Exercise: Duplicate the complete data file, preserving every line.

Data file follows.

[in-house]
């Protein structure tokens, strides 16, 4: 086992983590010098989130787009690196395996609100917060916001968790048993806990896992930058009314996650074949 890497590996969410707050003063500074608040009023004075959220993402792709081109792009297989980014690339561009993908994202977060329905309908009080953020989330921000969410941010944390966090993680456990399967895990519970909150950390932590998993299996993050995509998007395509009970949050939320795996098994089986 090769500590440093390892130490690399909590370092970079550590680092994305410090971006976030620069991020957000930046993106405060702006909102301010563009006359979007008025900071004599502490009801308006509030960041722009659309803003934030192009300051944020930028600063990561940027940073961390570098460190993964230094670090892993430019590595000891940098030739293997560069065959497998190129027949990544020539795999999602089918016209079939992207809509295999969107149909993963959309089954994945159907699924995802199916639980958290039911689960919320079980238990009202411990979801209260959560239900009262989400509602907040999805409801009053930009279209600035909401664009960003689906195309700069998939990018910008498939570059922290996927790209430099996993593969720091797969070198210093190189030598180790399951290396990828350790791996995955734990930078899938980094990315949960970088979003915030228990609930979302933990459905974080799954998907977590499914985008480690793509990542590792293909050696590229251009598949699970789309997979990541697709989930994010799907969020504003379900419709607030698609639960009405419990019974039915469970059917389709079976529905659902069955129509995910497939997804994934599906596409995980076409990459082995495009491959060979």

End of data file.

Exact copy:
[in-house]
């Protein structure tokens, strides 16, 4: 086992983590010098989130787009690196395996609100917060916001968790048993806990896992930058009314996650074949 890497590996969410707050003063500074608040009023004075959220993402792709081109792009297989980014690339561009993908994202977060329905309908009080953020989330921000969410941010944390966090993680456990399967895990519970909150950390932590998993299996993050995509998007395509009970949050939320795996098994089986 090769500590440093390892130490690399909590370092970079550590680092994305410090971006976030620069991020957000930046993106405060702006909102301010563009006359979007008025900071004599502490009801308006509030960041722009659309803003934030192009300051944020930028600063990561940027940073961390570098460190993964230094670090892993430019590595000891940098030739293997560069065959497998190129027949990544020539795999999602089918016209079939992207809509295999969107149909993963959309089954994945159907699924995802199916639980958290039911689960919320079980238990009202411990979801209260959560239900009262989400509602907040999805409801009053930009279209600035909401664009960003689906195309700069998939990018910008498939570059922290996927790209430099996993593969720091797969070198210093190189030598180790399951290396990828350790791996995955734990930078899938980094990315949960970088979003915030228990609930979302933990459905974080799954998907977590499914985008480690793509990542590792293909050696590229251009598949699970789309997979990541697709989930994010799907969020504003379900419709607030698609639960009405419990019974039915469970059917389709079976529905659902069955129509995910497939997804994934599906596409995980076409990459082995495009491959060979």